Feng Shui Glossary

Black Hat Sect
An unorthodox sect of Tibetan Tantric Buddhism that in China mixed Tibetan Buddhism and Tibetan Bon with indigenous Chinese beliefs and practices. It combines religious and philosophical Taoism, Confucianism, folk cures and customs, and feng shui.
ch’i (chee)
Cosmic breath or energy ascribed to the atmosphere, the earth, and humans. This is the most important principle that feng shui experts seek to alter; they channel and enhance environmental ch’i flow to improve human ch’i and thus increase happiness, wealth, and vitality.
chu-shr (chew-shir)
The yet-to-be-discovered; that which is outside science and our range of knowledge; “illogical” cures.
feng shui (fung shway)
Literally translated as “wind and water,” it is the Chinese art of placement, of balancing and enhancing the environment.
I Ching (ee ching)
An early mystical text of divination, the mother of Chinese thought, used to tell fortunes and to give guidance. Its texts offer wisdom and depict the universe and man’s fate in constant flux. Its trigrams embody an early cosmology linking nature and man, and provide a mystical chart where human fate is directly linked to surroundings.
ling
Tiny airborne particles of embryonic ch’i — the prenatal and post-death spirit of an individual.
mantra (mahntra)
A ritualistic chant that, combined with a mudra and a wish, blesses a home or an individual to enhance environmental and human ch’i.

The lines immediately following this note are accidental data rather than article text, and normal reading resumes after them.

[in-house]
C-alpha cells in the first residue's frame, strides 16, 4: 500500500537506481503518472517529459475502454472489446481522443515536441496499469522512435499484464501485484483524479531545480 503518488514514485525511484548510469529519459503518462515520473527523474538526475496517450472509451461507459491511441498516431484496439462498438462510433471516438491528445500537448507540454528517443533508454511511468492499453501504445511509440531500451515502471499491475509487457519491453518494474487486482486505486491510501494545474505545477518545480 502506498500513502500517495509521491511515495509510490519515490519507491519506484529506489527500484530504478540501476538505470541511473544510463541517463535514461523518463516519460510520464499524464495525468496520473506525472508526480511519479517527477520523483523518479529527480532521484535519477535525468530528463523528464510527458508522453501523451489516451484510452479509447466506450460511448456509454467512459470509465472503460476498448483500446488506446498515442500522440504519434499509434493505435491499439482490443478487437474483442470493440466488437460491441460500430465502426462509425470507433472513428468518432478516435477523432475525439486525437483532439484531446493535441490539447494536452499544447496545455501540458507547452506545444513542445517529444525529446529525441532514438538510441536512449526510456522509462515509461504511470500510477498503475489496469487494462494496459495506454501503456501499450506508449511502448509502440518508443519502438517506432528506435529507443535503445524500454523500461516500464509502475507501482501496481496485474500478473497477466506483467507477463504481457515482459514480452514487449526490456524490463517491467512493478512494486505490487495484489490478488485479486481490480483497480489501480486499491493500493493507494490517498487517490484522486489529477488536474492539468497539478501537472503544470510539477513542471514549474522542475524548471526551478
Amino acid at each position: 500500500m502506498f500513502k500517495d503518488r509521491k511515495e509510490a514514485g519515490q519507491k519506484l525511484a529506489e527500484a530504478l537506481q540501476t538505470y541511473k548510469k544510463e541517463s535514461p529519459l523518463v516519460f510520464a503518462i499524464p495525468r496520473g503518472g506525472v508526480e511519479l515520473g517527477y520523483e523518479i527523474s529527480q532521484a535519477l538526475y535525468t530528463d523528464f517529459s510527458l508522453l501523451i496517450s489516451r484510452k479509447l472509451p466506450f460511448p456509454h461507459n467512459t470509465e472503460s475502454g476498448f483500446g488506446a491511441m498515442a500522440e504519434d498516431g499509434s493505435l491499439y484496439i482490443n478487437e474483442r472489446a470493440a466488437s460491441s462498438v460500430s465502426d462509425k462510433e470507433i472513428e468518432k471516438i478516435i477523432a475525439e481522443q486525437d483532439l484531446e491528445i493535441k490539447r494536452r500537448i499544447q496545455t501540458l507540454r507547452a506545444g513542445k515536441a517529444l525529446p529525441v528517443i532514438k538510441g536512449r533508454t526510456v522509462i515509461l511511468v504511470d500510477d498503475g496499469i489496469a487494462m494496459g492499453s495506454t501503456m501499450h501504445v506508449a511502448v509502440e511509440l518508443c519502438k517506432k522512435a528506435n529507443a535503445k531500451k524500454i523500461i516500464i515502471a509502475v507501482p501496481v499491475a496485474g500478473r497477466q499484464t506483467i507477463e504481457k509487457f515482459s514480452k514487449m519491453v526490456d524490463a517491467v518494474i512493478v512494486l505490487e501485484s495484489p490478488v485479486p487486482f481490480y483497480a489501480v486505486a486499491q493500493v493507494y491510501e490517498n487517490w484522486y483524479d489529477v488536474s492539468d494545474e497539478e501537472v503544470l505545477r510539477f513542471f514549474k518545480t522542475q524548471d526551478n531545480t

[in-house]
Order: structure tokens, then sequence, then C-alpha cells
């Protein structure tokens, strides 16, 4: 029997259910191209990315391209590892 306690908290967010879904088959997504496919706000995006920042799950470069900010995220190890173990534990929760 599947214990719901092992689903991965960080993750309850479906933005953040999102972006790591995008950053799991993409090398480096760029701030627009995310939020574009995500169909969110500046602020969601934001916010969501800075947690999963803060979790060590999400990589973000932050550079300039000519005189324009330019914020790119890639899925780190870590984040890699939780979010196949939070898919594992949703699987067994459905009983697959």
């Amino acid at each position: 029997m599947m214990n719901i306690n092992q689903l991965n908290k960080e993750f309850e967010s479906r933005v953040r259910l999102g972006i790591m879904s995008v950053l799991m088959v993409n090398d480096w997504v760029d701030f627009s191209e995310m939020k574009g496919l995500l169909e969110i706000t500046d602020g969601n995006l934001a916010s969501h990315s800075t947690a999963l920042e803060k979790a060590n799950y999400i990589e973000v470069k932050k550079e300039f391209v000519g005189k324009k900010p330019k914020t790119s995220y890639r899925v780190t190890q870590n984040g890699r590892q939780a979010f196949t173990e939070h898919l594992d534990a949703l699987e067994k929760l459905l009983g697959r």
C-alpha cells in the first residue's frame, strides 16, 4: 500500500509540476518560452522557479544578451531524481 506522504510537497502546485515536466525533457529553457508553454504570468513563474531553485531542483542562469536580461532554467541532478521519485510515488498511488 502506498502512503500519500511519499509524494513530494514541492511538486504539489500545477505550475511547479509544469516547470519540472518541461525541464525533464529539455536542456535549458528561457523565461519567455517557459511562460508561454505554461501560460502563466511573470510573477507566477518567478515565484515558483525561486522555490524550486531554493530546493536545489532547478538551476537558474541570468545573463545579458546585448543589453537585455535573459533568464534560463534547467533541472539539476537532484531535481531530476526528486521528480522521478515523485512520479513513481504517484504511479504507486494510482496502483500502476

mudra (moodra)
A hand blessing — often similar to hand gestures of the Buddha — which, with a mantra and a wish, can bless or exorcise a place or person.
ru-shr (roo-shir)
That which is known, within our scope of experience and knowledge; “logical” cures.
sying (shing)
Forms, the immanent aspect of feng shui — what we can see, feel, and move, ranging form earth shapes, landscaping, road directions, houses, and rooms to furniture placement.
Tao (dow)
“The Way,” a philosophical concept of unity of opposites that describes the true nature and harmonious governing principles of man and the universe.
Taoism
Both a philosophy and a religion. As a philosophy, it preaches transcendence of the mundane through identifying with Tao and the laws of nature; as a popular religion, it integrates Chinese custom and wisdom, encompassing folklore, astrology, herbal medicine, and feng shui to help devotees achieve worldly success, happiness, and comfort.
TTB or Tibetan Tantric Buddhism
A form of Buddhism prevailing in Tibet derived from Indian Mahayana Buddhism. Based on the esoteric mysticism of Tantra (tradition of ritual and yoga) and on Bon (a primitive and mystic religion of Tibet See Black Hat sect.
yin-and-yang theory
The Taoist concept that unites all opposites.
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